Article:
(Source:  LSU Reveille)

Chancellor Michael Martin discussed the future of the University, stressing the importance of keeping the best students and faculty as he addressed Baton Rouge business owners and University administrators Tuesday.

Martin welcomed the public with his "The Future of the Flagship" address at Café Américain, presented by the Stephenson Entrepreneurship Institute of the E.J. Ourso College of Business.

Martin welcomed the inaugural group LSU One Hundred, an initiative dedicated to celebrating the fastest growing LSU-owned or LSU-led businesses. Martin emphasized the drive for an entrepreneurial spirit to be spread among all majors at the University.

"Breakfast to Business" began in 2009 as a connection between the business community and Executive Education and SEI. The series emphasizes supporting local businesses in the Baton Rouge area.

"We must continue to become a globally oriented institution," Martin said. "With alumni around the world, our students experience an enriched education with international students. We may also construct trusting relationships with mentors in Baton Rouge businesses."

Martin also discussed a need to become more inclusive locally. He said LSU must build bridges and not walls to form strategic partnerships, suggesting officials foster communication between the University and Southern University.

Martin noted the partnership between EA Sports and the Center for Computation & Technology as an example of creative professional opportunities available for students.

Students benefit from experience within the private sector as video game testers, he said.

Martin also addressed the LA GRAD Act 2.0 legislation signed by Gov. Bobby Jindal last week, saying the bill demands accountability from higher education while simultaneously allowing the University to be entrepreneurial.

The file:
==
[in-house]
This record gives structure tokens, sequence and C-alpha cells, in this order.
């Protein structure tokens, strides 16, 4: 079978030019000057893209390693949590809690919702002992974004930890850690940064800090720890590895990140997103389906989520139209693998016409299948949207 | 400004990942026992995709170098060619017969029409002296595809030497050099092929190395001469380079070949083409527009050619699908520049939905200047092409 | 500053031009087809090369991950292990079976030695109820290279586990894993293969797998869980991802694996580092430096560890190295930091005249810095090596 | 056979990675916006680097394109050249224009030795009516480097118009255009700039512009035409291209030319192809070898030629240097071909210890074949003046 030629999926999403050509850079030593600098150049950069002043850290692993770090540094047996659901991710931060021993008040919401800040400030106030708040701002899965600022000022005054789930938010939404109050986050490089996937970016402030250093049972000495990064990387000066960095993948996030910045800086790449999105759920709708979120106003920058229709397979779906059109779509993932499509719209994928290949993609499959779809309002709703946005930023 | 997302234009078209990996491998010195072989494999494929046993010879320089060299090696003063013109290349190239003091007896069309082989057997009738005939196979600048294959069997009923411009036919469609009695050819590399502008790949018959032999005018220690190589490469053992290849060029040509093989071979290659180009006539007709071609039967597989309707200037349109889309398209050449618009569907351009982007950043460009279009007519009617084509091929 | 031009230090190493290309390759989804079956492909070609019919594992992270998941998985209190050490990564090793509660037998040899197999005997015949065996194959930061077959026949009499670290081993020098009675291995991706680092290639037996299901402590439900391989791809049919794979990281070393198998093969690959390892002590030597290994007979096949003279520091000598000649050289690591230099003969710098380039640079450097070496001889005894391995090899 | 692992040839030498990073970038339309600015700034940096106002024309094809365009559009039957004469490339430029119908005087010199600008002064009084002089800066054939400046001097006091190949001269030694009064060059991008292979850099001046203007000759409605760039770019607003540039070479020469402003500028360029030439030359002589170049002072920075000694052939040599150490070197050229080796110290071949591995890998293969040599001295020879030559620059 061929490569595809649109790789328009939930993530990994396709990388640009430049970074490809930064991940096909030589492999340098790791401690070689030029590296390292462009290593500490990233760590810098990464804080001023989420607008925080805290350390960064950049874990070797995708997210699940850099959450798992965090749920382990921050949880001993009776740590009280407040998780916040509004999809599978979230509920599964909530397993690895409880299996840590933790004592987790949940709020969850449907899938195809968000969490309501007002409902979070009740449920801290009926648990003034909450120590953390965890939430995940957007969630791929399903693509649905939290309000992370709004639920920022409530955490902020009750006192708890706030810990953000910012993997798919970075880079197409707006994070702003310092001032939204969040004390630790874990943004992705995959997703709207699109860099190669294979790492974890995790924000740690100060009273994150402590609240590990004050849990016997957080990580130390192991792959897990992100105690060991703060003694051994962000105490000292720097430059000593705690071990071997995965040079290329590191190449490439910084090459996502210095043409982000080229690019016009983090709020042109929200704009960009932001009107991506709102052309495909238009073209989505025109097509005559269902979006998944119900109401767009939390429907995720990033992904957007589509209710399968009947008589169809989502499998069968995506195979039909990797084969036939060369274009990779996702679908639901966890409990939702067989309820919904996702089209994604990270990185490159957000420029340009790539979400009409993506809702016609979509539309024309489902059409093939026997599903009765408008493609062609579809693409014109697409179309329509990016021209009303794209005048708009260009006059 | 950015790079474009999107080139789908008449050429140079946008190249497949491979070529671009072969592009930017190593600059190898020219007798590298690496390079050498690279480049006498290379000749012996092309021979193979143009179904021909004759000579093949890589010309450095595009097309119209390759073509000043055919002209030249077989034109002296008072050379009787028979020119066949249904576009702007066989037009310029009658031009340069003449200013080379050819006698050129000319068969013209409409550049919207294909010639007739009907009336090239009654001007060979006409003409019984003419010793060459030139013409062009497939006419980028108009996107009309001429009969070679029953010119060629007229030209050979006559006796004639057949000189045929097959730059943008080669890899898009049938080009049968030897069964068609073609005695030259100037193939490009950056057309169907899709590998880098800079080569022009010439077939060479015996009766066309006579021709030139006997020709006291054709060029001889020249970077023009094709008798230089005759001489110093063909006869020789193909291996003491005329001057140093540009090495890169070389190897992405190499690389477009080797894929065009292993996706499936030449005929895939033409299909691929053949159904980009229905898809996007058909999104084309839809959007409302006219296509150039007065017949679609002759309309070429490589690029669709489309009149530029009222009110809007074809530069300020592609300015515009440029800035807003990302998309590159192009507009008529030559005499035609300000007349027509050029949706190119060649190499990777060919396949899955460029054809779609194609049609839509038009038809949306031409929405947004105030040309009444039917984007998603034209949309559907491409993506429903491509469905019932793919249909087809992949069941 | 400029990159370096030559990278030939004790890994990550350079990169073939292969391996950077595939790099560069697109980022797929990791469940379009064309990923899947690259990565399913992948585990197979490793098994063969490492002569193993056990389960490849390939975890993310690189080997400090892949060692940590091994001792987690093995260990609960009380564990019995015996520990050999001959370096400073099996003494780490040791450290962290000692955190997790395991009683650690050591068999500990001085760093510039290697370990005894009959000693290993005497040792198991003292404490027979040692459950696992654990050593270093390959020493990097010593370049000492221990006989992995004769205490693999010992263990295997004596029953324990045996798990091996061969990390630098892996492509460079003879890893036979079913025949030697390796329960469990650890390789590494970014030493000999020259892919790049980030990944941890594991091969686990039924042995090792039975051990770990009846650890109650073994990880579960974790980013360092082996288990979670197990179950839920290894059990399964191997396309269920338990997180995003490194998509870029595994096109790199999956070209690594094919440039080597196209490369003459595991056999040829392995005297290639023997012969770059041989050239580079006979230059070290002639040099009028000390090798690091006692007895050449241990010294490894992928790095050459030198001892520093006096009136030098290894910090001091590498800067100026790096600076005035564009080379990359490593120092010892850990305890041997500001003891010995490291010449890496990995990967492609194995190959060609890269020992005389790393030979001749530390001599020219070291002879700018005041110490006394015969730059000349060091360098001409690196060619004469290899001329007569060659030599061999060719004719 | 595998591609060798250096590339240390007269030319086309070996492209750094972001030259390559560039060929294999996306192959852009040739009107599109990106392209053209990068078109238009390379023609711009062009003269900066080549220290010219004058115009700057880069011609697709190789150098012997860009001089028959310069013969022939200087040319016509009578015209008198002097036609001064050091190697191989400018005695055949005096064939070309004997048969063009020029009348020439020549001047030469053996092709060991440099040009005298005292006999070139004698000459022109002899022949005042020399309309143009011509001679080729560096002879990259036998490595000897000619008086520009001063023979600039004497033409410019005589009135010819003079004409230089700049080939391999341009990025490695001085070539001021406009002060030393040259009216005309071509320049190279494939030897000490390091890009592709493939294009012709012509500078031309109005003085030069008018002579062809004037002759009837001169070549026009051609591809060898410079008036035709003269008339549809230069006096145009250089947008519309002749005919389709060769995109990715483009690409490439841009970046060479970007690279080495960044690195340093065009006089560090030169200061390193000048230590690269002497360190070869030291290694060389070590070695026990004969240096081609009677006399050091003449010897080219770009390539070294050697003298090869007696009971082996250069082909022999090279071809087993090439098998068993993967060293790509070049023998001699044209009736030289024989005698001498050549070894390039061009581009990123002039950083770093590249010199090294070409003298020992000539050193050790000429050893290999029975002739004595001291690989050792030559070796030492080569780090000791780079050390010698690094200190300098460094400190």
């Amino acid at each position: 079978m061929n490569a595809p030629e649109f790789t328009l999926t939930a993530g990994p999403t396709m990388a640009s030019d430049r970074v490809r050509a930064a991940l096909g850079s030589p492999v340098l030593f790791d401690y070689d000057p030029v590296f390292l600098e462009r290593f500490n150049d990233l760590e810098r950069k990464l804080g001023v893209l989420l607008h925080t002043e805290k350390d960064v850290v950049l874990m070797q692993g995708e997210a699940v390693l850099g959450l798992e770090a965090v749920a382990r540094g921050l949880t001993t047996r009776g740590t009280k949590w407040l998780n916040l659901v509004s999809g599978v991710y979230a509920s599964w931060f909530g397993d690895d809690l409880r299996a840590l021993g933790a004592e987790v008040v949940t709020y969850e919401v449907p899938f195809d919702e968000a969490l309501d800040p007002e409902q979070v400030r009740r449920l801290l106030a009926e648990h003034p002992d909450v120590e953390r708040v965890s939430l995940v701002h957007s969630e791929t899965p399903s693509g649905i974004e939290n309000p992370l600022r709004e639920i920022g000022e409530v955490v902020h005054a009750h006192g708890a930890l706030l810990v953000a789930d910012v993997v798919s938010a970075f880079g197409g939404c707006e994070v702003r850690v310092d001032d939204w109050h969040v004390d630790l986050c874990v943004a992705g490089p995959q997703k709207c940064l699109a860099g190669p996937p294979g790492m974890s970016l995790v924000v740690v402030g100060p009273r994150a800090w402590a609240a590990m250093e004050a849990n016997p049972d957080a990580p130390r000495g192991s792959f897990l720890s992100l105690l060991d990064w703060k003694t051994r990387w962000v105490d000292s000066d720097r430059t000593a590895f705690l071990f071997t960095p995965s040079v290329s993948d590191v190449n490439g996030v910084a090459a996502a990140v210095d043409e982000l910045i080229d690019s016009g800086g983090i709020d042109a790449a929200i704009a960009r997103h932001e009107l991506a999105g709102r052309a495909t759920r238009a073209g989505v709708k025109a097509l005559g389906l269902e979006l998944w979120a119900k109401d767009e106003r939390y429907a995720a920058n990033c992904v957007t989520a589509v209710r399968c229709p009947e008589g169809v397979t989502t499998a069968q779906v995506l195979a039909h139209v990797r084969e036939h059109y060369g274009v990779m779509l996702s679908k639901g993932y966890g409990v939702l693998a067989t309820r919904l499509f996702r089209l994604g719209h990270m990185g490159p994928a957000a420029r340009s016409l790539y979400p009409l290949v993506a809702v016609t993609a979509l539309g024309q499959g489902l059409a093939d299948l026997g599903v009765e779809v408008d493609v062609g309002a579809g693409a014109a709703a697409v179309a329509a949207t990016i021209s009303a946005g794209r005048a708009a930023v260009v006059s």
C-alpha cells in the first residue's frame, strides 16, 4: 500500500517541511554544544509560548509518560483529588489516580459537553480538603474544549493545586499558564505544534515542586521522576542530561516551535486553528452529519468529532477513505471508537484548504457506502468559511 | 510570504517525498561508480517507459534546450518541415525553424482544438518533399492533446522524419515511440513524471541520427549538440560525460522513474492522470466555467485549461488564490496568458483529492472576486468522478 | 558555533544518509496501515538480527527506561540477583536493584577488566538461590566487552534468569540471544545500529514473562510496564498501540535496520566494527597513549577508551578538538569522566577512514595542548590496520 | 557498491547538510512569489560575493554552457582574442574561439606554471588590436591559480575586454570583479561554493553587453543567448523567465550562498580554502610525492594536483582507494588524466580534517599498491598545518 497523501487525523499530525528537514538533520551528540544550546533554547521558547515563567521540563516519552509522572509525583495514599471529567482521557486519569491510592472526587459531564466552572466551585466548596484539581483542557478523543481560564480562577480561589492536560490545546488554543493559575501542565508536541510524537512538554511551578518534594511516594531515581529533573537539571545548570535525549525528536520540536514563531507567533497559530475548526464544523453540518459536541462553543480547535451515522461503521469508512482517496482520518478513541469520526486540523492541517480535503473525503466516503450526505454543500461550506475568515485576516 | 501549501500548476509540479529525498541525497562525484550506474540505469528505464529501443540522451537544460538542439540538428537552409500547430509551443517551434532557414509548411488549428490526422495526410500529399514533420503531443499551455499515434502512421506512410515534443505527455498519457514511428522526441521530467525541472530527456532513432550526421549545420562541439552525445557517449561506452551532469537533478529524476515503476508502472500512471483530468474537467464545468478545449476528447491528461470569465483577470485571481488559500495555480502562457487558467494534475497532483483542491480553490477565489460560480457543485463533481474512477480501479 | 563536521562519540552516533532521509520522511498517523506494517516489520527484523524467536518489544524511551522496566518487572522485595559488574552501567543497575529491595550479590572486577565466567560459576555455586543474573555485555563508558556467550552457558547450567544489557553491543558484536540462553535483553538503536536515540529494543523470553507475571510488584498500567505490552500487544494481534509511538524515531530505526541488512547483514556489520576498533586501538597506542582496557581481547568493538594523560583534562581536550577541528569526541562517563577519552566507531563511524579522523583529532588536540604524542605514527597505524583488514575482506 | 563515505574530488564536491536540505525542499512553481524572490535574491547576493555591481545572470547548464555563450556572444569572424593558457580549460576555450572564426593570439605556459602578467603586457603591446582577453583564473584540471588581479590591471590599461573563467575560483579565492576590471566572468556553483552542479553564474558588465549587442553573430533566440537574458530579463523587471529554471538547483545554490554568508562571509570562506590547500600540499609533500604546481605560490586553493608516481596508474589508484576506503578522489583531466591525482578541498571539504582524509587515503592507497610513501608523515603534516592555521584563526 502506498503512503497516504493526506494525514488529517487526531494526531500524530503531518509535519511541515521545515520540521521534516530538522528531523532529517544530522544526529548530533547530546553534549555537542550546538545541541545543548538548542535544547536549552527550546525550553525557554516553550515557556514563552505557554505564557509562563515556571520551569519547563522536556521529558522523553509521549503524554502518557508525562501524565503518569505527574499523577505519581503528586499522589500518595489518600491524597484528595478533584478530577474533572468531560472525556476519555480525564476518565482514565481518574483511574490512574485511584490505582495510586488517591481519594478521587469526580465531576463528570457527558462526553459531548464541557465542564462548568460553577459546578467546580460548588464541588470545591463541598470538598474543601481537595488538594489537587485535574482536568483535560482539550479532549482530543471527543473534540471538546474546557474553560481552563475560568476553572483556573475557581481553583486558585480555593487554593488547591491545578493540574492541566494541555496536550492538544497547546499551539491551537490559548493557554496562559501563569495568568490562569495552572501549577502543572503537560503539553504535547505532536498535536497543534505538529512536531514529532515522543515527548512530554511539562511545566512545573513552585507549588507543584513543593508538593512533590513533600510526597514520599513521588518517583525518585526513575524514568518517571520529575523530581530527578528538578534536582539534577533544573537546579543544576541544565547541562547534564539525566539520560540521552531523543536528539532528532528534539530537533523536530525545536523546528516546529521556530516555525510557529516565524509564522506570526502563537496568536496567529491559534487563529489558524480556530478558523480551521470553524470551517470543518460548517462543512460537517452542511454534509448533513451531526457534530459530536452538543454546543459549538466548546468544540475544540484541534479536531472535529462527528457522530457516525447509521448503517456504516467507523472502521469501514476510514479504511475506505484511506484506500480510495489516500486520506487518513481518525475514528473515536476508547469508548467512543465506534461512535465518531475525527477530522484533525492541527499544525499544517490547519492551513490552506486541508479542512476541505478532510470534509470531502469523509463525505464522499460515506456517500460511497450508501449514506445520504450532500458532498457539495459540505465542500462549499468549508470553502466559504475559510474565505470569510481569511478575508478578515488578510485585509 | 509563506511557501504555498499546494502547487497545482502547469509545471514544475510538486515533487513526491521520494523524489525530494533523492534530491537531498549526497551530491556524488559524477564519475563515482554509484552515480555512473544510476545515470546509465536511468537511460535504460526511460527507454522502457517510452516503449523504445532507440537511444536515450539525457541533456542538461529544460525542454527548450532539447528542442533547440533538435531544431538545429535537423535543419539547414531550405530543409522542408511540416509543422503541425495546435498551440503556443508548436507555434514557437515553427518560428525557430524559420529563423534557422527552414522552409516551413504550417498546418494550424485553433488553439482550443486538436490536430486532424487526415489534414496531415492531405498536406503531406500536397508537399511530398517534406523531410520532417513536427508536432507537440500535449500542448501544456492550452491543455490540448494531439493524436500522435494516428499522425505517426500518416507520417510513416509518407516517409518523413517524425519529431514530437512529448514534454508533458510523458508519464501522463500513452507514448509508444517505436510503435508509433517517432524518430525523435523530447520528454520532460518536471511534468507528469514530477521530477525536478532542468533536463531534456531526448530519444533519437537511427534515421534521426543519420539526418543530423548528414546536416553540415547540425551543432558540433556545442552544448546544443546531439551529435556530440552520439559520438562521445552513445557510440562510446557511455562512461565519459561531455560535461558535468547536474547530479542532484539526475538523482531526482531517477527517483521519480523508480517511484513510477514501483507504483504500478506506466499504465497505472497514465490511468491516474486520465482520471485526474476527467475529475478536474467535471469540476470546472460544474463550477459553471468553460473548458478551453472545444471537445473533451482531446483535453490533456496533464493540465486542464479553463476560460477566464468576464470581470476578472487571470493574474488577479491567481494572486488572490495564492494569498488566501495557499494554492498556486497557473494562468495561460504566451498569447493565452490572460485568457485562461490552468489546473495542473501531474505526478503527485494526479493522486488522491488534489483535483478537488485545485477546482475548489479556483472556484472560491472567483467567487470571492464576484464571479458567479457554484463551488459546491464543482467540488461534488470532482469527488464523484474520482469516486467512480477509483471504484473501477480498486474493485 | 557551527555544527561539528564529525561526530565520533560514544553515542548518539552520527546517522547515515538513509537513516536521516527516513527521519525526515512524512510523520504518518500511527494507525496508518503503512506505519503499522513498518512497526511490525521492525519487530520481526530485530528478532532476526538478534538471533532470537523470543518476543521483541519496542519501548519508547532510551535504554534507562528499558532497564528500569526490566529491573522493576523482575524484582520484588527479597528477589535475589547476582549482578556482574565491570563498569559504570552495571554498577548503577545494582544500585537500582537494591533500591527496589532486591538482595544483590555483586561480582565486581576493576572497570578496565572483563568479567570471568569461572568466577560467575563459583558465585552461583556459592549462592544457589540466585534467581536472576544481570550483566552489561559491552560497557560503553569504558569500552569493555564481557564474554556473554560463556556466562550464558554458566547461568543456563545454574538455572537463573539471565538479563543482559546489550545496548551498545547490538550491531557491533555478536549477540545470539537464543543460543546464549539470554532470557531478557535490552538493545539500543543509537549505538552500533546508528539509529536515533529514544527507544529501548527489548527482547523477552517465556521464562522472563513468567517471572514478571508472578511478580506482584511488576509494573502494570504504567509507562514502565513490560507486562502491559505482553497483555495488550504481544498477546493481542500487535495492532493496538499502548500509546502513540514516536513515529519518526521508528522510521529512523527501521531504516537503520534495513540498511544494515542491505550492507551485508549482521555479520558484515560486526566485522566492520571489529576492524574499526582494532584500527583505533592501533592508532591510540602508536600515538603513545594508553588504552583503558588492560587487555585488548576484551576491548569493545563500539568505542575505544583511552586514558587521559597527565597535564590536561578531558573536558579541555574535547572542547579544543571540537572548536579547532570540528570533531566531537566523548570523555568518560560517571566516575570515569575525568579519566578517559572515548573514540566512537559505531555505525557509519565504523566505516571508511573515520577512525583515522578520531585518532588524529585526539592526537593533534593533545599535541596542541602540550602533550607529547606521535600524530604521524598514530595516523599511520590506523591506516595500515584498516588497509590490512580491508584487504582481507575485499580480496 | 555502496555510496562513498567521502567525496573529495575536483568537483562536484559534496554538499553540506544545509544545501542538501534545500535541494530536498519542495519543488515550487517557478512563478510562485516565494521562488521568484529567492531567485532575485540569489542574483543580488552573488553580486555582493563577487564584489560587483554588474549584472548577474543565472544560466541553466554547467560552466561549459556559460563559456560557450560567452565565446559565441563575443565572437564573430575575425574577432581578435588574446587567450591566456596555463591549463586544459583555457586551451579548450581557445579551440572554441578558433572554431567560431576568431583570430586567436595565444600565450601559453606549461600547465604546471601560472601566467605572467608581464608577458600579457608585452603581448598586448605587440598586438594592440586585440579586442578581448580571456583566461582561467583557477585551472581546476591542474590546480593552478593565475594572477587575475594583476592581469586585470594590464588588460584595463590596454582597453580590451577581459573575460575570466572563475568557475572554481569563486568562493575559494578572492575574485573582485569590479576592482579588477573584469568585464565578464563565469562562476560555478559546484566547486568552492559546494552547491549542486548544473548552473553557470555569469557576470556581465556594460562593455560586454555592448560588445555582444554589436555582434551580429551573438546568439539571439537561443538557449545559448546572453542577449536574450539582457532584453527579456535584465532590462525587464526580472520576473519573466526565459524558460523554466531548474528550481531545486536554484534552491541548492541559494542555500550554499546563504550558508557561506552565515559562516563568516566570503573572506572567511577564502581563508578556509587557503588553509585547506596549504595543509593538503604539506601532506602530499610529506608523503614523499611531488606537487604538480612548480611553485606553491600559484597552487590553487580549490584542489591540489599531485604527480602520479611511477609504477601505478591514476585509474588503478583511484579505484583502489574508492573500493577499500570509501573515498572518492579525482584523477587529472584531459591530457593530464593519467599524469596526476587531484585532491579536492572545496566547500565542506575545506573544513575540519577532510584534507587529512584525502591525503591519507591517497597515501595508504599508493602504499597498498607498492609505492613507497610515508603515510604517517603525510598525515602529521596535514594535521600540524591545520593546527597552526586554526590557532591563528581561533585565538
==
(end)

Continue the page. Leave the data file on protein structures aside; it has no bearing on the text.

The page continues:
Martin stressed the importance of forging relationships with community colleges across the state. He said community colleges may serve as a ladder to the University, rather than a filter.

He said graduate and transfer students usually don't affect infrastructure as much as incoming freshman.
"The future of the flagship largely determines the future of business and economic growth for our area, state and region," Robin Kistler, Executive Education director, said.

Business and industry rely on the University to produce new talent, the next generation of entrepreneurs, professionals and leaders, she said.

"Our research mission attracts new industries and helps economic developers grow new and existing revenue for our state," Kistler said. "A healthy and robust public university like LSU attracts a healthy and robust economy."

Martin's aims included reducing dependence on appropriations from the state budget, building the University's endowment and gaining a higher return on intellectual property. Even with appropriations cuts, Martin anticipates the student experience will not diminish.

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